3D printers are rapidly evolving into creation tools for anything from jewelry to blood cells.
Ever more affordable, 3D printers can now be found and purchased online for as little as $1000, meaning it won’t be long before many households have them as common appliances.
Meanwhile, designs for the printers are easily found online and can be manipulated to create anything a person could dream of, from spare parts to new shoes, with no specific knowledge of mechanics or engineering necessary. So far, so good, then, but can 3D printing go too far?
Take the case of the home-printed semi-automatic weapon, created by engineer Michael Guslick this week, just after the tragic Colorado shooting incident in Aurora which claimed 12 lives.
Guslick first announced his achievement on an Internet forum, and said in a later interview with the New York Daily News that the process of printing it “wasn’t that difficult.”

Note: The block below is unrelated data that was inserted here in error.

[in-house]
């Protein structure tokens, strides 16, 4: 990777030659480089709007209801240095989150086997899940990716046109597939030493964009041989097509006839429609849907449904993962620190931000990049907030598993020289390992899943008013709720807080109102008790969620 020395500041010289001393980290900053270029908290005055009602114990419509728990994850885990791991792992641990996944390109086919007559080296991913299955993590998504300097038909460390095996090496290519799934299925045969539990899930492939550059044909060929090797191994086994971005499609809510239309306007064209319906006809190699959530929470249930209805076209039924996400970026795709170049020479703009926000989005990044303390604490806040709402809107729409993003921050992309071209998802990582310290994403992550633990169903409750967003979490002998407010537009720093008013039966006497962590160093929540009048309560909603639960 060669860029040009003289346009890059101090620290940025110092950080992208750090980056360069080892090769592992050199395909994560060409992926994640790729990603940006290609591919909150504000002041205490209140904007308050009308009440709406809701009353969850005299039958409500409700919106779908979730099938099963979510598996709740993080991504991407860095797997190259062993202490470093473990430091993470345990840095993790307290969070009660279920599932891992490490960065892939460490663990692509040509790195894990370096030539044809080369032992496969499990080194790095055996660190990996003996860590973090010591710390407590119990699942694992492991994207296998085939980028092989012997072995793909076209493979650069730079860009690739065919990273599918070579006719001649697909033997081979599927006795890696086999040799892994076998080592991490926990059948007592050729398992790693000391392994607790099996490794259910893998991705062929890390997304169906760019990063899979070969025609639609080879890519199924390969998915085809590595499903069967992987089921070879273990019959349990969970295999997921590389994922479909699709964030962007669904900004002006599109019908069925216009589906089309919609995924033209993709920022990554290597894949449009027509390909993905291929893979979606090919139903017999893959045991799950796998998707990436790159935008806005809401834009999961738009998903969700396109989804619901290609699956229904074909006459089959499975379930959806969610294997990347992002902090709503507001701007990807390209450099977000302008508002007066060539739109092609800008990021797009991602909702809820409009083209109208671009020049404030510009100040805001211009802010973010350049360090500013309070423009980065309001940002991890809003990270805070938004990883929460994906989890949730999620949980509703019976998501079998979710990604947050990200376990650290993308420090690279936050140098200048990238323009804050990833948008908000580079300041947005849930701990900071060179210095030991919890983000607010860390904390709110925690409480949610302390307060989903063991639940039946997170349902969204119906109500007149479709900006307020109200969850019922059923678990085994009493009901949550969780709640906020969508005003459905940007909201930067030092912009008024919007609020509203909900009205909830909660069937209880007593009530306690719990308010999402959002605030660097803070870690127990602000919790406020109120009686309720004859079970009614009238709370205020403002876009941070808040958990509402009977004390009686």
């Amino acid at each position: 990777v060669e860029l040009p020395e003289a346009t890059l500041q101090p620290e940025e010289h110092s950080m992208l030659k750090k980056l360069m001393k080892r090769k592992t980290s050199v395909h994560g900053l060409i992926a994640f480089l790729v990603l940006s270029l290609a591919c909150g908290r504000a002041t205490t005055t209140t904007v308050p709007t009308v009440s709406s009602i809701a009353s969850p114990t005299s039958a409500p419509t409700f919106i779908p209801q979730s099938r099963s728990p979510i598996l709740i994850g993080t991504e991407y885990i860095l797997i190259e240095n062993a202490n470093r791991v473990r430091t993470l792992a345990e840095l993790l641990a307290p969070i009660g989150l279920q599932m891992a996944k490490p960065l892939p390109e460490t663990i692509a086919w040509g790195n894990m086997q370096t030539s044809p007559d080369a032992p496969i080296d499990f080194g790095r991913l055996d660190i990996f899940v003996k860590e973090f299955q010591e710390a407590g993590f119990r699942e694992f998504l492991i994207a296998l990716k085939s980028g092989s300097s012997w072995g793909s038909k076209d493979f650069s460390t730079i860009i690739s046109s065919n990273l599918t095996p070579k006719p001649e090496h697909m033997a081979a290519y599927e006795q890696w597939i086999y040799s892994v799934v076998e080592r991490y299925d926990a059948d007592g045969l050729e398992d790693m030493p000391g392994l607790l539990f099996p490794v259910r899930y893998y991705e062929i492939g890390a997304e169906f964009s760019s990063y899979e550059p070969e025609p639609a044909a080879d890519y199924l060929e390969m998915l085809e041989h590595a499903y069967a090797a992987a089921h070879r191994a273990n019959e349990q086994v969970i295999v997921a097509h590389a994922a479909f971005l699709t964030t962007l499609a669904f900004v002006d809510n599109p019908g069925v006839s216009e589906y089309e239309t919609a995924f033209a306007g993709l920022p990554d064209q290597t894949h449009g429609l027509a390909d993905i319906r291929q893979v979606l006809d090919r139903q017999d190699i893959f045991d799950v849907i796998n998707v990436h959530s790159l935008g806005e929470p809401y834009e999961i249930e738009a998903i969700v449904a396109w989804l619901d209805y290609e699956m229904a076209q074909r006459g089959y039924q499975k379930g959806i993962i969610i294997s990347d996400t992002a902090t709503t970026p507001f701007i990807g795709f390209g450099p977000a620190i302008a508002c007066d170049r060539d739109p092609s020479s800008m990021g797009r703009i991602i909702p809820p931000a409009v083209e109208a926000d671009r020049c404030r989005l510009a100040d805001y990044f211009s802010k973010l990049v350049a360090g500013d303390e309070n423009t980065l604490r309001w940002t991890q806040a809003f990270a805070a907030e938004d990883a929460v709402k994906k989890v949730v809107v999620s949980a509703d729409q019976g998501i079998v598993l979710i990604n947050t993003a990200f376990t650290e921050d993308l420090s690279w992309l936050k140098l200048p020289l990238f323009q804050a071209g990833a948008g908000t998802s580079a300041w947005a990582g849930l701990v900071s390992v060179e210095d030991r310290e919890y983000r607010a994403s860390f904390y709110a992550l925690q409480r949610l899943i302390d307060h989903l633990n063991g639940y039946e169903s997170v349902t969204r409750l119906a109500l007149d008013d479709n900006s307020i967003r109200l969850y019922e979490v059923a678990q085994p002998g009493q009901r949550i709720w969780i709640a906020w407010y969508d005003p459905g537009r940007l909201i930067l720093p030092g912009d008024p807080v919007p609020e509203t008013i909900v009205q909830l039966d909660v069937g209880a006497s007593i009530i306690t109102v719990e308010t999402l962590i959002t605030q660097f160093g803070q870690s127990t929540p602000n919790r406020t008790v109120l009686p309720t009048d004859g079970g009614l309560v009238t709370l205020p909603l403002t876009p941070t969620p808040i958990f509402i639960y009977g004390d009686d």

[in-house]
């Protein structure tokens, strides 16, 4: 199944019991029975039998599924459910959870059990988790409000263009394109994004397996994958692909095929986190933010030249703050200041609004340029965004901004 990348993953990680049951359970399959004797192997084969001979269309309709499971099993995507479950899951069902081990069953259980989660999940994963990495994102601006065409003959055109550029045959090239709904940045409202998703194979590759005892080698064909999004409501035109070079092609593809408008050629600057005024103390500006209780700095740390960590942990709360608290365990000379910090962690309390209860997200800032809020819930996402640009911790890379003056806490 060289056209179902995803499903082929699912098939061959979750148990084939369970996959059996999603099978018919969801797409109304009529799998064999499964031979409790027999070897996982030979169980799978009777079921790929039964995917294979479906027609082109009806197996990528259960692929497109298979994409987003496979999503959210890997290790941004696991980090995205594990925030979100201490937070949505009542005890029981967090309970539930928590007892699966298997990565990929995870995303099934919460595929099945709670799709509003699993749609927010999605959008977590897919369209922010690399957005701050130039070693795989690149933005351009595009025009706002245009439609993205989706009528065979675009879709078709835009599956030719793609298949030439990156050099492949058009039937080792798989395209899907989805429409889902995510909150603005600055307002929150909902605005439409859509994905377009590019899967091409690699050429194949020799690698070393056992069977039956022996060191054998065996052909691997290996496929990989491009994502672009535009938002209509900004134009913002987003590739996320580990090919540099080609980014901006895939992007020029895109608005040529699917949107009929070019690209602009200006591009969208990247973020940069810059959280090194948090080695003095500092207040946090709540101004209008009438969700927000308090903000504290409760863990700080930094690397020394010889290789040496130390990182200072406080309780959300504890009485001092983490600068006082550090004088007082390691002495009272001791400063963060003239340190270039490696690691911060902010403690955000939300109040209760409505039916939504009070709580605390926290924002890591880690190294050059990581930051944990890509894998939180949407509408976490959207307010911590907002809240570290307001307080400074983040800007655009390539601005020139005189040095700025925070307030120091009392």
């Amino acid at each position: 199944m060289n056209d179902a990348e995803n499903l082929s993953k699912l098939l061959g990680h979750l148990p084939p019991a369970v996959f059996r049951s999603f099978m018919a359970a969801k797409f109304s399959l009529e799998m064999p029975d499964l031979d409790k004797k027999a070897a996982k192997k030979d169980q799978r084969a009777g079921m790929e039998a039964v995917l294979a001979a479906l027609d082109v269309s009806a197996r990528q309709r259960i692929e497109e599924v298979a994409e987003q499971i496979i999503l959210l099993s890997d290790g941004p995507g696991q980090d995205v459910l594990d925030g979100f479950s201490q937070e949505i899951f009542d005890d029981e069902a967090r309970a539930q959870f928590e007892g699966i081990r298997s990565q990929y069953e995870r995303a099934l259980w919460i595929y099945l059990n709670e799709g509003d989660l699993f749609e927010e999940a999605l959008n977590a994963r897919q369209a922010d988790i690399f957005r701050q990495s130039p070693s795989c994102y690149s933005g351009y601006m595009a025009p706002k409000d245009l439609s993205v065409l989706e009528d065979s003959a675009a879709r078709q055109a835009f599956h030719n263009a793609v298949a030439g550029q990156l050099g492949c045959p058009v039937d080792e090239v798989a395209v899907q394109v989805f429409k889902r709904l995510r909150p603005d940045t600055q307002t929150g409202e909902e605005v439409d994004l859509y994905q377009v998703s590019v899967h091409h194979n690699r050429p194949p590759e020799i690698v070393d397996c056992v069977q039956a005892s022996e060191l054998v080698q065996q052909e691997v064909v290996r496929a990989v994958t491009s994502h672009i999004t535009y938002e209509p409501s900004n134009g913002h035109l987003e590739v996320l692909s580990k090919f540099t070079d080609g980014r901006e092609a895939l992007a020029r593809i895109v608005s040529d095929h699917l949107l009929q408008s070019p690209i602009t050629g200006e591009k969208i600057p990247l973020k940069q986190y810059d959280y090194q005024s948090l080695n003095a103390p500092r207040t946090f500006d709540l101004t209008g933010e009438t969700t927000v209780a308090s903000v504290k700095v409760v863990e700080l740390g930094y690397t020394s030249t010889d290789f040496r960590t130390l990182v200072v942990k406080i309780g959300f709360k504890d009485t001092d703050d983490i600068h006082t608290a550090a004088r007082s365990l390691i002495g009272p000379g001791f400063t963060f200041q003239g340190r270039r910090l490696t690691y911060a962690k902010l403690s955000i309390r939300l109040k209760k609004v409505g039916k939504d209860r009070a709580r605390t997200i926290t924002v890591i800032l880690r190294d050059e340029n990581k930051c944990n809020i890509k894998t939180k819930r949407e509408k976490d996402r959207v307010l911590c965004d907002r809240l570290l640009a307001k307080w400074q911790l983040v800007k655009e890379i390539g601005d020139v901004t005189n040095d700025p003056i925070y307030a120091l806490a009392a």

For anyone with any doubts, rest assured, it works. The firearm used a printed reinforced AR-15 lower receiver and successfully fired over 200 rounds.
“To the best of my knowledge, this is the world's first 3D printed firearm to actually be tested,” he wrote.
“It was extremely large and ungainly, but it worked,” he said, adding that the “barrier to entry is certainly being lowered.” Templates like the one Guslick used can be easily accessed online, and anyone with even just basic technological knowledge could probably do what Guslick did, which begs the question; never mind gun control, do we actually need 3-D printer control?
The destructive possibilities of 3D printers in the wrong hands are almost entirely overlooked by mainstream media, and that doesn’t just apply to 3D firearms. The reality is that, in the wrong hands, 3D devices are as capable of destroying things as they are at creating them.
Take another example of Glasgow University chemist Lee Cronin, who recently found a way “to turn a 3D printer into a universal chemistry set.” When built, Cronin’s “chemputer” will be able to produce illicit drugs.